Margaret Coons’ Nuts For Cheese artisanal vegan cheese line has gone from one-woman show to nine-worker firm on the grow in two years.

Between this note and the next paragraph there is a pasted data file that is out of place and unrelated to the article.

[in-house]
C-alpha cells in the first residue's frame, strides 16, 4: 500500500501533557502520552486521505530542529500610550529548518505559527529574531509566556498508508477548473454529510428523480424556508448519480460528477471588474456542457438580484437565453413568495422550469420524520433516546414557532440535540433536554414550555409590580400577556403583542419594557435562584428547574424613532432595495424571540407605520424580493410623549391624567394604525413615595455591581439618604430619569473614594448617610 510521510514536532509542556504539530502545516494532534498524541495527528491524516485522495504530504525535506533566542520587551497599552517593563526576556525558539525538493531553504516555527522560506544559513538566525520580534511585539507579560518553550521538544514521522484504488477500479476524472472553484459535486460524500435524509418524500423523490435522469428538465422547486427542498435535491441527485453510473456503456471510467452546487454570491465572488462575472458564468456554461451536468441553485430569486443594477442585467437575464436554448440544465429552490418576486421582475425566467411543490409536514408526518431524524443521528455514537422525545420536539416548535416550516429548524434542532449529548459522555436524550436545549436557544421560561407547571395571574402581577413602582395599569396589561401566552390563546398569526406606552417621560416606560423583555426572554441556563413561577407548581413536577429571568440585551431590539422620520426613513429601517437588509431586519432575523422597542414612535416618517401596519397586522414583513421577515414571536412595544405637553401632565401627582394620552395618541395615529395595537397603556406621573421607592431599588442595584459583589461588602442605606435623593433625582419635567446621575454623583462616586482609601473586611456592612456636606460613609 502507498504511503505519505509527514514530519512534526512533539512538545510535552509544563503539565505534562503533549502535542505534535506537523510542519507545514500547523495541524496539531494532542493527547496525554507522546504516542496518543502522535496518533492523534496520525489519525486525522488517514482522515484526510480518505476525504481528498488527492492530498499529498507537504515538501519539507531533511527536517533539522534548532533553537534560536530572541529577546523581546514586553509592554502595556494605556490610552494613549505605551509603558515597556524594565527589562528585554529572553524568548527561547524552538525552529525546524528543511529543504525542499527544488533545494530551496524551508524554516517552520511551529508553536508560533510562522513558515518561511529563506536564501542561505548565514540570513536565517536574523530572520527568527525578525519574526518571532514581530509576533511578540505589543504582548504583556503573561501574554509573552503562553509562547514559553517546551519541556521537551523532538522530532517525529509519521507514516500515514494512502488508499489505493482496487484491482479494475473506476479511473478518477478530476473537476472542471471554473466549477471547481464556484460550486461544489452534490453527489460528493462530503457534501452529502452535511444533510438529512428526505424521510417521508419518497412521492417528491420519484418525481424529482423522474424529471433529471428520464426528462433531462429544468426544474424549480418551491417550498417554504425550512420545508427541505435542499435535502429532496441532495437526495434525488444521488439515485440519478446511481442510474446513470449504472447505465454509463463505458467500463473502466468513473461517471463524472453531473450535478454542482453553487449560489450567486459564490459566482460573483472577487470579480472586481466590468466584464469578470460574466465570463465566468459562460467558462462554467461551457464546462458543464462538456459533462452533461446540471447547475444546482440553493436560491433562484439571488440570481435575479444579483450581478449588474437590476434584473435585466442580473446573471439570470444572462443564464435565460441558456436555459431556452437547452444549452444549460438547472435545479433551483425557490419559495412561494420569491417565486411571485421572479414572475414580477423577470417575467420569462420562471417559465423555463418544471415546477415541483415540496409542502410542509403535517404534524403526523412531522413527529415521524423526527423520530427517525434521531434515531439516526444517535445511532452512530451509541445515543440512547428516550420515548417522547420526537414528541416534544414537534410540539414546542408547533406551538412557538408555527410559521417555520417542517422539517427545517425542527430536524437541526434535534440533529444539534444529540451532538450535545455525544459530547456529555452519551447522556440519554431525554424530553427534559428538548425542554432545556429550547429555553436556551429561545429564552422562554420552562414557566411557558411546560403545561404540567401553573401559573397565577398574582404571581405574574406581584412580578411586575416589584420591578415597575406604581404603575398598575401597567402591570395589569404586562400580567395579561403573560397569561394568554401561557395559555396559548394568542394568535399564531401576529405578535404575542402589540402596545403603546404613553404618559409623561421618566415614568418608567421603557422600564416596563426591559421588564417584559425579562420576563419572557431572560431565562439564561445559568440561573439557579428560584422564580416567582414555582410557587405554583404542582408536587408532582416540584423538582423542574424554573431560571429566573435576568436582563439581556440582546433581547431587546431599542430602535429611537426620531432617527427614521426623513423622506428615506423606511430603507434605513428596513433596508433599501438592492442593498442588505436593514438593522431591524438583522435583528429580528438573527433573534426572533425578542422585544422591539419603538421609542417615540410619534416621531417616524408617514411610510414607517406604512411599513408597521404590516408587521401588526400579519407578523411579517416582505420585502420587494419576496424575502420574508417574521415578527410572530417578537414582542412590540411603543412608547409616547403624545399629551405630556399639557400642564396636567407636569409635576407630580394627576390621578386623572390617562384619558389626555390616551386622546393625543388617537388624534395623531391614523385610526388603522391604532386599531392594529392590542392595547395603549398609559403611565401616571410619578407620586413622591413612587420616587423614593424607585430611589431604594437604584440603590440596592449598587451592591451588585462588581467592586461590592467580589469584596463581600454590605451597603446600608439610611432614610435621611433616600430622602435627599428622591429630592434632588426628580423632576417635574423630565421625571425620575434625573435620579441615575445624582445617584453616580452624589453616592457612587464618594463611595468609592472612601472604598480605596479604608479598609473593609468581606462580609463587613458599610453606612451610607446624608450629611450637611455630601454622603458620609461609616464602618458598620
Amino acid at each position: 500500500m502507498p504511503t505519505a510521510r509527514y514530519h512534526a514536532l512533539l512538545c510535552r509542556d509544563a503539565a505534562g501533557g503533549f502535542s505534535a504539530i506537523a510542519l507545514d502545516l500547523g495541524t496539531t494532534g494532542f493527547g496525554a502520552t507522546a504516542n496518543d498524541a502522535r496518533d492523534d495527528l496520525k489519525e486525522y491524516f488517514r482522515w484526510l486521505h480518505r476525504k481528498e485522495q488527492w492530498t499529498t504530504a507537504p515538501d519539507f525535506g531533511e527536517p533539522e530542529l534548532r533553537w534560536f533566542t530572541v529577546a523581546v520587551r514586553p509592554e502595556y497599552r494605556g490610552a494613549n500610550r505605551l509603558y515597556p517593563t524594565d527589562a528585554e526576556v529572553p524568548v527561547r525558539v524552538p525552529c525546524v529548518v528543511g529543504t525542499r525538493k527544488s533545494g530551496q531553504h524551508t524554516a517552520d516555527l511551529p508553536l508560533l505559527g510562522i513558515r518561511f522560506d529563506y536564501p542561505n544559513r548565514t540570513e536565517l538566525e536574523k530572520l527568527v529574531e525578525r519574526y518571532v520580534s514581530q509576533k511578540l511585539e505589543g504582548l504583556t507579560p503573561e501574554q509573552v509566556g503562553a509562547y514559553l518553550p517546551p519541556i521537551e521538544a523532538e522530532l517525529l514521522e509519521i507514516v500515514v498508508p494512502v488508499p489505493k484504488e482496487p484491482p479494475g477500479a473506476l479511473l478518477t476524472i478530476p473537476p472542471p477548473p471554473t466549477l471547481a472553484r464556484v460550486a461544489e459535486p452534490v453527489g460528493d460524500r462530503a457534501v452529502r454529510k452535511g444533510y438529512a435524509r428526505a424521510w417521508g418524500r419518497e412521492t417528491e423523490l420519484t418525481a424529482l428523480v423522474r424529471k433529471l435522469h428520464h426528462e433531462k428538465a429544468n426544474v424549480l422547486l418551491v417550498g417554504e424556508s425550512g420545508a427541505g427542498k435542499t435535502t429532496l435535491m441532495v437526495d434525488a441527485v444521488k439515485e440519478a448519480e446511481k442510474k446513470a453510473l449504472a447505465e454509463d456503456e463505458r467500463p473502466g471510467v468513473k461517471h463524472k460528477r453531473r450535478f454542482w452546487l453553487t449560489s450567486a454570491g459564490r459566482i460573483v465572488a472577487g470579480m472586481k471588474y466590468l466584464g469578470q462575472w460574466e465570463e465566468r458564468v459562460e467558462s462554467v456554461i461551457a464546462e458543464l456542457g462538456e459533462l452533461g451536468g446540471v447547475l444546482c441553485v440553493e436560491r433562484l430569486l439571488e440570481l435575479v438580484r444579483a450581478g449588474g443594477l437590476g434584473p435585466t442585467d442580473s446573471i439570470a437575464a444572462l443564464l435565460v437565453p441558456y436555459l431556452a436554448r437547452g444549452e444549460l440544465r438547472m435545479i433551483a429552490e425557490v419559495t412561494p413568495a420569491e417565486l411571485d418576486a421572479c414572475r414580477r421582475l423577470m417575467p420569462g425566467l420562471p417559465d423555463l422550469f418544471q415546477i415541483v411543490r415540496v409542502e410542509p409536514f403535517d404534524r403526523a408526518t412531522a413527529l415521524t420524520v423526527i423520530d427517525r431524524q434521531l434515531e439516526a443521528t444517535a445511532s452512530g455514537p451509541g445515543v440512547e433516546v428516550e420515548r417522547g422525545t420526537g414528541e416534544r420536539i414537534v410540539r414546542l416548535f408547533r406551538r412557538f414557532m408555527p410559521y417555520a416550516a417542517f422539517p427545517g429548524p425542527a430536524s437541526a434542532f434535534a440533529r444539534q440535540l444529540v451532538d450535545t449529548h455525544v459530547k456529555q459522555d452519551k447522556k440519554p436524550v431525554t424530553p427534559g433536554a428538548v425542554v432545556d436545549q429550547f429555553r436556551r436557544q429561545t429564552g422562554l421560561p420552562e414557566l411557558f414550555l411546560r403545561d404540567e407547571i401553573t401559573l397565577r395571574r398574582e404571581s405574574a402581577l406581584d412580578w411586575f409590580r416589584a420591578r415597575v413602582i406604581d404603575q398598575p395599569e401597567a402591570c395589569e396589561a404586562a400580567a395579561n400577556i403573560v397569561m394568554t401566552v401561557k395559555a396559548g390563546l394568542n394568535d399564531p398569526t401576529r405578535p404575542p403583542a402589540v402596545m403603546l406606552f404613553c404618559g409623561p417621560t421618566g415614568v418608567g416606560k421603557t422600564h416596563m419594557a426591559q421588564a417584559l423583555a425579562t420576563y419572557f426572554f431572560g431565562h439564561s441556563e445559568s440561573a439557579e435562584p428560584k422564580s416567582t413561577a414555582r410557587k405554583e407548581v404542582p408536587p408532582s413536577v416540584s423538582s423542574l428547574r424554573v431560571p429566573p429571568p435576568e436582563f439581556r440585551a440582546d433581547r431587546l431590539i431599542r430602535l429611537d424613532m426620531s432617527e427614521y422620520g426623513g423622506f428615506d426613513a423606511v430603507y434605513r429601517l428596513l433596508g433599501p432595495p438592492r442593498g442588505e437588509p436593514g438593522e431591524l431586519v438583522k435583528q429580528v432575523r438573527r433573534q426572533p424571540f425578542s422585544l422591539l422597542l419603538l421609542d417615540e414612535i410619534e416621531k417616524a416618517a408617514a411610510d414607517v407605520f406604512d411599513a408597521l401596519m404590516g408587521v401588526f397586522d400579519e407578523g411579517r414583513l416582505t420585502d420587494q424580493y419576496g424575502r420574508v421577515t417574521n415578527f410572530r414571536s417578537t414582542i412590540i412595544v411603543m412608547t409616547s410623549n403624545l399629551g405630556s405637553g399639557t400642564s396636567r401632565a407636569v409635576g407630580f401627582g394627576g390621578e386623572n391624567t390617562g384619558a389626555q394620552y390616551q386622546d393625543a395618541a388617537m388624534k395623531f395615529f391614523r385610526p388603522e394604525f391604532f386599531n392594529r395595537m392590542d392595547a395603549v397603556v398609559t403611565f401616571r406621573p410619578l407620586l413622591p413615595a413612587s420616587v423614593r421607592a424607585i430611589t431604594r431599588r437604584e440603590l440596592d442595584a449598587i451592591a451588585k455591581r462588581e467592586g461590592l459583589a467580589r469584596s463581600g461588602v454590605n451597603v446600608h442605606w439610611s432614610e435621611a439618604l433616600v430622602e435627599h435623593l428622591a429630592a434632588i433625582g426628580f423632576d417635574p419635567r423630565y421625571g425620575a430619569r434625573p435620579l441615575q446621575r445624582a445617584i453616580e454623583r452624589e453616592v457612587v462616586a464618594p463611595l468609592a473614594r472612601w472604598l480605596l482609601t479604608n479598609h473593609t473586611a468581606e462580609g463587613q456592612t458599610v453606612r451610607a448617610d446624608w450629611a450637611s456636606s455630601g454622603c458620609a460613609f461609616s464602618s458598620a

Margaret Coons was only 12 when she started crafting plant-based meals in her family’s kitchen. The lone vegetarian in a house full of carnivores, she loved making herself delicious meatless meals. Little did Coons know that her lifestyle choice would see her become a professional chef and full-fledged entrepreneur. Today, Coons, 26, is the founder of London-based Nuts For Cheese, a line of artisan, handcrafted and vegan cheeses made from cultured organic cashews. All her cheeses are dairy-free, gluten-free and can be shredded, spread, sliced or melted, just like the real deal. Available in such flavours as Un-brielievable, Chipotle Cheddar and Smoky Artichoke and Herb, they’ve become a hit with vegans and non-vegans alike. “If people are brave enough to try it, the feedback is usually good,” Coons says. Since its launch in 2015, Nuts For Cheese has grown from a one-woman show into a company with nine employees, two distributors and 70 retailers — impressive growth, considering Coons has no formal business training or investor support. “I bootstrapped everything from the beginning,” she says. “It’s been a huge growth experience.” As a chef at London’s former Veg Out restaurant, Coons would rent kitchen space after her evening shifts and work late into the night crafting wheels of cheese to sell Saturday mornings at the Western Fair Farmers Market. She knew Nuts For Cheese had potential when retailers interested in carrying her products started contacting her via her Instagram page. “Before I even started at the market, I was getting retail requests from stores that were finding me on social media,” Coons says. “That really made me jump into figuring out how to make this happen.” In the early days, Coons did everything: She made the product, packaged it and drove it out to retailers. Initially, most of Nuts For Cheese’s growth was organic, because she had no time for sales and marketing. Over the last two years, business has boomed. Nuts For Cheese outgrew two production facilities in less than a year, before moving to its current home: an industrial kitchen in southwest London that she shares with juice company Pulp & Press. Today, Coons says she spends most of her days behind a laptop, communicating with customers, working on mar keting and sales, and striving to rein in costs to boost profits. Occasionally, she helps out her team in the kitchen. She plans to add two more cheese flavours to her lineup this year and hopes to get her products on shelves coast-tocoast. Currently, Nuts For Cheese is sold in Ontario, Quebec and Eastern Canada. After two whirlwind years of growth, Coons also is looking forward to improving her work-life balance. “The past couple years have been so crazy, it’s been hard to sit back and enjoy it,” she says. “One of my goals this year is to take a little more time for pleasure and enjoy the exciting stuff that’s happening because it’s easy to get bogged down and overwhelmed.”